Published Jun 20, 2009
Hi, I'm a new RN on a med-surg floor. I've been working three weeks (have a long way to go before I'm let loose with patients on my own, of course!) and so far I really like the job and am very happy to be working on this unit.
But I was surprised to find that the unit uses a taped report. I only came across taped reports once my first semester in nursing school, and my instructors thought it was really funny that a unit would "still" be doing that. So I never expected to come across it in real life again, several years later.
I'm trying to have a positive attitude about everything I come across (there are many differences in this hospital from what I'm used to). But I just don't "get" taped report. It seems to me that the nurses have to spend time taping, and then those coming on have to spend time getting the right tapes (sometimes pieced together from a couple of different nurses) and listening. The information doesn't seem all that useful to me, either. Most of the time everything I hear that seems important (to me--remember, I'm inexperienced) is already on the chart. And sometimes the tapes are "old news" if something important happened in the last hour. (It's also kind of funny... at this point, audiotapes are such obsolete technology.)
The units I worked on in nursing school, except for the one, used a combo verbal/written handoff. It was a very quick process and always seemed efficient to me. Occasionally the nurse who was ending shift was tied up with a patient when the new nurse came on, but the written handoff would be ready. Even if occasionally it wasn't--well, there's the chart right there.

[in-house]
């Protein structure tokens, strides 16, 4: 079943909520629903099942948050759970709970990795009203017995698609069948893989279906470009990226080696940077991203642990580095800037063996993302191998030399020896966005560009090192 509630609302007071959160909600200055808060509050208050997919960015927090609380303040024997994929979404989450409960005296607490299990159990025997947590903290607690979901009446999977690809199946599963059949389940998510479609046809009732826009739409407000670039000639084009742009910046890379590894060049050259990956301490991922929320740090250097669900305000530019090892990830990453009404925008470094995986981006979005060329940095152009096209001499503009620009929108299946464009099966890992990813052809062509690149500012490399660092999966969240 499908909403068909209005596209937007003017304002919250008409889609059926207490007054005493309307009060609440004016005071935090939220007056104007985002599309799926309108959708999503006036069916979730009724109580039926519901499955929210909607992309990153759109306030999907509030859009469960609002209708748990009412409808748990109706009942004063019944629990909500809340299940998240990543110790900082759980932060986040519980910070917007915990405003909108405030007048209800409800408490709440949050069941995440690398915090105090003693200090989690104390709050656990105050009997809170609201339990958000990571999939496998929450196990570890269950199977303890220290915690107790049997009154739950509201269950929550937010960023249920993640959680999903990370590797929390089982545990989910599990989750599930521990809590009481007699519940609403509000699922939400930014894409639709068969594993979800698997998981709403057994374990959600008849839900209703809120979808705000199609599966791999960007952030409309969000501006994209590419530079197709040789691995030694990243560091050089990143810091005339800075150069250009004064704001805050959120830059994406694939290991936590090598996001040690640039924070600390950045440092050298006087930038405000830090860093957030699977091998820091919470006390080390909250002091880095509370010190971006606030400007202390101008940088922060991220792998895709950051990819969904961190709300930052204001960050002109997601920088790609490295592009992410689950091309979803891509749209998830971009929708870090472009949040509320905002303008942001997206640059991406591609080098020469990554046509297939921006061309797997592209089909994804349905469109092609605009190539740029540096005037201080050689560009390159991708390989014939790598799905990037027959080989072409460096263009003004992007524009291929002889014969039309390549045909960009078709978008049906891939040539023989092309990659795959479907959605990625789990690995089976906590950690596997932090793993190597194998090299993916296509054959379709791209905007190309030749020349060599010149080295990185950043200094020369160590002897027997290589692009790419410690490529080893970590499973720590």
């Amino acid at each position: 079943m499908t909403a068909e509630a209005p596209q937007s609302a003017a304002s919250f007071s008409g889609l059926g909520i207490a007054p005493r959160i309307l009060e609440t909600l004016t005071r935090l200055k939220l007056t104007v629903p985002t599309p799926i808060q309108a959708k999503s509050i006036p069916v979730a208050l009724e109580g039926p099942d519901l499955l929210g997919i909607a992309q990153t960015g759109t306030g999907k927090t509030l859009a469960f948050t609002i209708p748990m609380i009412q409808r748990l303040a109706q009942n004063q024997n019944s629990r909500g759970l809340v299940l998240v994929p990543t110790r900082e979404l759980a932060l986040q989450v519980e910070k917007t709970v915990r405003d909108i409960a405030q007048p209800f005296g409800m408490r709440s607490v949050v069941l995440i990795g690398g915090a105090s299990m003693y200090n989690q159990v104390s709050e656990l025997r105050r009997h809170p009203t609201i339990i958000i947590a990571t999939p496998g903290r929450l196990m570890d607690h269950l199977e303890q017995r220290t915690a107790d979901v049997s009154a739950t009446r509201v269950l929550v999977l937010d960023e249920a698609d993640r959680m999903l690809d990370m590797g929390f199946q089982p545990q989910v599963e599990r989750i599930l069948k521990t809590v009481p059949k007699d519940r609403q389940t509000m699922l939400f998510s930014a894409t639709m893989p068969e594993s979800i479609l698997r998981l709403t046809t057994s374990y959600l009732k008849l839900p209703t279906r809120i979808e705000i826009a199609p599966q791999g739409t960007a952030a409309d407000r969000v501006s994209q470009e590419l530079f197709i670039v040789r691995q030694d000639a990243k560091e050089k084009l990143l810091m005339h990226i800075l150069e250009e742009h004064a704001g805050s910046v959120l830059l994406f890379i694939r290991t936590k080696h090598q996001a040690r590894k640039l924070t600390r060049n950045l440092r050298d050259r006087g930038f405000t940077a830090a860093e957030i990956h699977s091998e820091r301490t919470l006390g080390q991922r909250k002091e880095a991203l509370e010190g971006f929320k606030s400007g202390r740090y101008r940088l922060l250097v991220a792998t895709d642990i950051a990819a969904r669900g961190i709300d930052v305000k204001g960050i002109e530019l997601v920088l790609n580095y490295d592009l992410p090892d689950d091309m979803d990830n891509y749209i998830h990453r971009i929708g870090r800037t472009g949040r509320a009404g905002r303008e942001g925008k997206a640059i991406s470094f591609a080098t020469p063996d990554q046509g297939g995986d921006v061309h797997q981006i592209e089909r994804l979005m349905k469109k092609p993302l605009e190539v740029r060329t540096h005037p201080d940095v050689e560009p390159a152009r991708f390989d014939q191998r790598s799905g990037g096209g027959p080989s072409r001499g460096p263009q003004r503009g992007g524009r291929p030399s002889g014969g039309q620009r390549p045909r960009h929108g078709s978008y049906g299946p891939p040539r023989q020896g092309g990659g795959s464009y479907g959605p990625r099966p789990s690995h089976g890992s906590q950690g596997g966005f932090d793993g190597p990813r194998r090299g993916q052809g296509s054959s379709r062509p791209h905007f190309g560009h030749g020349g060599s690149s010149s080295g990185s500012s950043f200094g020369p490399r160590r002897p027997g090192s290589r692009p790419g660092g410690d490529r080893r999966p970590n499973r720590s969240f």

Any opinions on this? It won't be too long before I'll have to be taping reports myself, and I want to have the right attitude about it. Right now I sometimes wonder why they bother listening at all.
They had just started this at a facility that I was leaving. Nobody liked the idea because of the added requirement to be "professional" since you never knew who would be listening to it.
suni, BSN, RN
we have taped report for a long time. It does save time if the person taping just does updates. I do not need to know a lot of useless details just tape the facts.
We tape every night. It works fine for us. The only bad thing is that you have to listen to report on everyone on the floor not just your patients.
The hospital that I work at stopped doing it because they said JCAHO issued a statement that report must be given in a manner that allows for questions to be asked and answered at that time, and should be timely as well. I think that as long as you understand report, JCAHO should keep their noses out of it!
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